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‘There will be more fallout from the big firms’: The rise of solo practitioners and firm mergers

With the number of private practices declining over recent years as the number of sole practitioners rises, where does the future of the profession lie?

user iconLauren Croft 06 September 2021 Big Law
The rise of solo practitioners and firm mergers
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Following the release of the fifth annual National Profile of Solicitors report, Lawyers Weekly spoke to four legal executives about the amount of firms merging in recent years, the rise of solo practitioners and the decrease in the number of private practices since 2018.

According to the report, since 2011, all practice sectors in Australia have experienced growth. But whilst the government and corporate sectors have experienced upwards of 80 per cent growth, private practice has only experienced 30 per cent growth in the last decade.

Merging between firms gaining popularity


Dr George Beaton, executive chairman at beaton consulting and chair of the Program Board: Master in Legal Business at the College of Law, said that both in the B2B and B2C sectors, “no one really knows the extent of the demand for legal services” 

“A few years ago, studies in the UK and Australia suggested as little as 15 per cent of the demand for services of a B2C legal nature was being addressed by solicitors. The balance was met by advice from family and friends, by accountants to some extent or left unattended to,” he explained.

“But with the number of registered solicitors steadily rising by 45 per cent in the last decade, one would expect an increase in the number of practices.”

However, the number of private practices has only decreased in the last two years. According to the report, there were 16,393 private law practices in Australia as at October 2020, down from 16,435 in 2018.

“While there’s no data available, it’s reasonable to say that a minor explanation for the lack of growth is the merging of firms. Numerically, this is most frequent amongst the firms with two to 20 partners/principals; these constitute about 12 per cent of Australia’s practices,” Dr Beaton added.

Brett Hearnden, managing partner at Hunt & Hunt, said he was “sure that mergers have played a role” in the decreasing number of private practices in recent years.

“What usually drives mergers is economics or the need to service existing clients with a wider range of expertise. I see it as cyclical,” he said.

“Firms merge and then some lawyers leave because they didn't like the new culture or because they were pushed out. When that happens, they often start up small practices and the cycle is complete.”

Last October, Hunt & Hunt merged with Capello Rowe, in a move which Mr Hearnden said strengthened Hunt & Hunt's regional offering and benefited both firms in many other ways.

“We gained some skills, we strengthened another, and we grew our agribusiness client base significantly. The merger has also complemented our focus on diversity and intergenerational change and I think has refreshed the firm for the longer term. 

“Regional NSW has highly competent professionals and some really interesting and dynamic clients. Many city lawyers have taken sea or tree changes but still want to practice. We all know practising during COVID has demonstrated we can work remotely so we have no trouble providing our regional clients with expertise from our two Sydney offices, whilst the Riverina team is providing assistance to the Sydney teams when needed,” he said.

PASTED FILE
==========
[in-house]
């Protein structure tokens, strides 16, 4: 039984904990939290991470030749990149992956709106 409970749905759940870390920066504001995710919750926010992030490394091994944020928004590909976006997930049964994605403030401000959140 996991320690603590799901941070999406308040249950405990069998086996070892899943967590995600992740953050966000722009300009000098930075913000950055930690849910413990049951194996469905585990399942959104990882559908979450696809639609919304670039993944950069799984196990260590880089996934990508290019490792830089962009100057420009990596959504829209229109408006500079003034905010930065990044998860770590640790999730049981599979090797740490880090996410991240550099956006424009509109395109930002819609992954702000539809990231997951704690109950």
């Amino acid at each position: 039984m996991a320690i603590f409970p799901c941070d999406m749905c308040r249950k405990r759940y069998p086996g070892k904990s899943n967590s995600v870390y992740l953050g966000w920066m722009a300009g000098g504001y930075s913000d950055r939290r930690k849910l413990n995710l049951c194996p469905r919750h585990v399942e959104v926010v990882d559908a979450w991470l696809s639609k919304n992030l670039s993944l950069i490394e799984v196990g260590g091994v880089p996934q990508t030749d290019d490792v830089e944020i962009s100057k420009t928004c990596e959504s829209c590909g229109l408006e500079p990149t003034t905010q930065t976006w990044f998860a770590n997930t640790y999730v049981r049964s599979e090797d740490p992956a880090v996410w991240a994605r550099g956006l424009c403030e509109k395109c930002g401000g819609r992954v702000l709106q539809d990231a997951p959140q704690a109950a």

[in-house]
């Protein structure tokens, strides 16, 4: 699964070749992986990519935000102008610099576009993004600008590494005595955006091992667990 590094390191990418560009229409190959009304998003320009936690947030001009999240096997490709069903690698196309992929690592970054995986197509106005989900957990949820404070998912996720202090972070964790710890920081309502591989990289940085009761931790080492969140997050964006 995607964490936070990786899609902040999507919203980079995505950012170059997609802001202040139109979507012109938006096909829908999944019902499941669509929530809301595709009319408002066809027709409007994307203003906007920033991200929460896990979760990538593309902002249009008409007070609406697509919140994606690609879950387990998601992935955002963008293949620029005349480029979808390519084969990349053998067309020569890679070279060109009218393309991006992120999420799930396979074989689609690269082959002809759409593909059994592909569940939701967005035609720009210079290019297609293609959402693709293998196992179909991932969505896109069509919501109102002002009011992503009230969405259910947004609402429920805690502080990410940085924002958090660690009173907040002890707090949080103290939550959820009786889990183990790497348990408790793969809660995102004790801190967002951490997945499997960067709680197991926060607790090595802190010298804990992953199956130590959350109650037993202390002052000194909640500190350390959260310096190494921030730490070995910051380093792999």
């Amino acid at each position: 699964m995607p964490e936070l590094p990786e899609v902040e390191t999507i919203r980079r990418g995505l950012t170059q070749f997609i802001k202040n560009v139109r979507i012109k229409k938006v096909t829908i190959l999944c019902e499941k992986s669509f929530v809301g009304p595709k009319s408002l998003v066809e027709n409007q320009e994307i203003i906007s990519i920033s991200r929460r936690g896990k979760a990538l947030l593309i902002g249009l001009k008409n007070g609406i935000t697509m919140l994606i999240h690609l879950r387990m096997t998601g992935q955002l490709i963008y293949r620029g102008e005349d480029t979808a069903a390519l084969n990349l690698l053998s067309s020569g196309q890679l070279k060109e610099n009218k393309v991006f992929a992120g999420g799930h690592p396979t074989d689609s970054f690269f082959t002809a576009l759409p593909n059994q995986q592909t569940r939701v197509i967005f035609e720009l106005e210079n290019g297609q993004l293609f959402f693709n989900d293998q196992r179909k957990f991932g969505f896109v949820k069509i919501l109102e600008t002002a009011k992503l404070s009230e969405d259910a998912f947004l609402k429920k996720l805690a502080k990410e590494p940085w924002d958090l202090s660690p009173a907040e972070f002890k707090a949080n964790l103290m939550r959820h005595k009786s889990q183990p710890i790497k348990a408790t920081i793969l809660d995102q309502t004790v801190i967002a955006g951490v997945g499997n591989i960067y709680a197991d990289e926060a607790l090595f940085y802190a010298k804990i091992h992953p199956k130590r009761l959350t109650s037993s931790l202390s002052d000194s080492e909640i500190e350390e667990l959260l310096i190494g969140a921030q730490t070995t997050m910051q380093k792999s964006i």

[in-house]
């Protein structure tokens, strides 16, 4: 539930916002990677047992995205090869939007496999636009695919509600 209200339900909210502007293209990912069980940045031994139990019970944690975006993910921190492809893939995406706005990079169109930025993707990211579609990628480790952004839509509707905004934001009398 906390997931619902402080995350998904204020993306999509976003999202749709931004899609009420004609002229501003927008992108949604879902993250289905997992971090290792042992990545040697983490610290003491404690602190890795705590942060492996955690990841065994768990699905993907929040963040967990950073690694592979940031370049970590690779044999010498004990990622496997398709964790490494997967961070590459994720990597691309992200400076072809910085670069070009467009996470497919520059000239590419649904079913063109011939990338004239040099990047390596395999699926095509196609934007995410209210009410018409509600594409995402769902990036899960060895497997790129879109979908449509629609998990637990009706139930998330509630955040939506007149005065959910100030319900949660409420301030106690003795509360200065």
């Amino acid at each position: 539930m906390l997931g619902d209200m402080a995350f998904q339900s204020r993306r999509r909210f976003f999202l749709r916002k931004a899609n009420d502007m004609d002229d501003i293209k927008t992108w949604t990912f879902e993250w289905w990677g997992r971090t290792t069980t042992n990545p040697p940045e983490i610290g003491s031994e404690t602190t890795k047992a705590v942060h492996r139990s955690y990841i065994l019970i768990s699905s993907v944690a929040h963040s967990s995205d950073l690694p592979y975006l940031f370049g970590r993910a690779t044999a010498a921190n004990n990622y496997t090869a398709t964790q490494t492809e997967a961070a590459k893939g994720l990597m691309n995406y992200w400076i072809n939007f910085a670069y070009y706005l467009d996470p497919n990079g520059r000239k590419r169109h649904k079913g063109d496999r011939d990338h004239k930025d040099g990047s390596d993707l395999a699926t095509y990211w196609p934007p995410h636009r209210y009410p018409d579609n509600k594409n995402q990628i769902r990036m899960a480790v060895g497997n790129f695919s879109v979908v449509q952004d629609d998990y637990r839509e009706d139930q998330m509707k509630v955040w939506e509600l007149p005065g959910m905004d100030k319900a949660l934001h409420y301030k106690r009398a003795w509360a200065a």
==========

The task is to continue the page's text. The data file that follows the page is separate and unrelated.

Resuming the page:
“The benefit of merging with a smaller firm is that you really get to know who is joining you, you have had the chance to see their commitment to a successful operation, and the opportunities that will come with the merger. Once committed, you can focus on welcoming those people, making them happy, training them and maximising the opportunities. It also allows you to focus on introducing them to your clients so that opportunities can be created.”

Sam Coupland, director at FMRC and principal at Edge International, said that larger firms may choose to merge with smaller firms to achieve “economies of scale”. In March, he also said the appeal of merging with other firms was “higher than ever” – something he additionally spoke about on The Lawyers Weekly Show last year.

“Large firms are attracted to profitable smaller firms because they can achieve economies of scale. By plugging the fees into their existing infrastructure, they can do away with the support staff and non-salary overheads of the smaller firm,” he explained.

“The attraction for the owners of the smaller firm may be to realise the value of their asset or provide a succession solution where none were available internally.”

The rise of sole practitioners

Out of the 16,393 private law practices in the country, sole practitioners made up 82 per cent. In fact, across Australia, there were only 71 law practices with 21 or more principals.

Dr Beaton declared there were two main reasons for this statistic: the growing number of female solicitors and the rise of NewLaw platforms.

“Practising on your own or with a few like-minded others finds favour with many women seeking more flexibility and time to spend with their children than bigger firms allow. Whilst this is changing – and COVID has accelerated the change – it’s clear gender is a big driver of the growth of sole practices,” he clarified.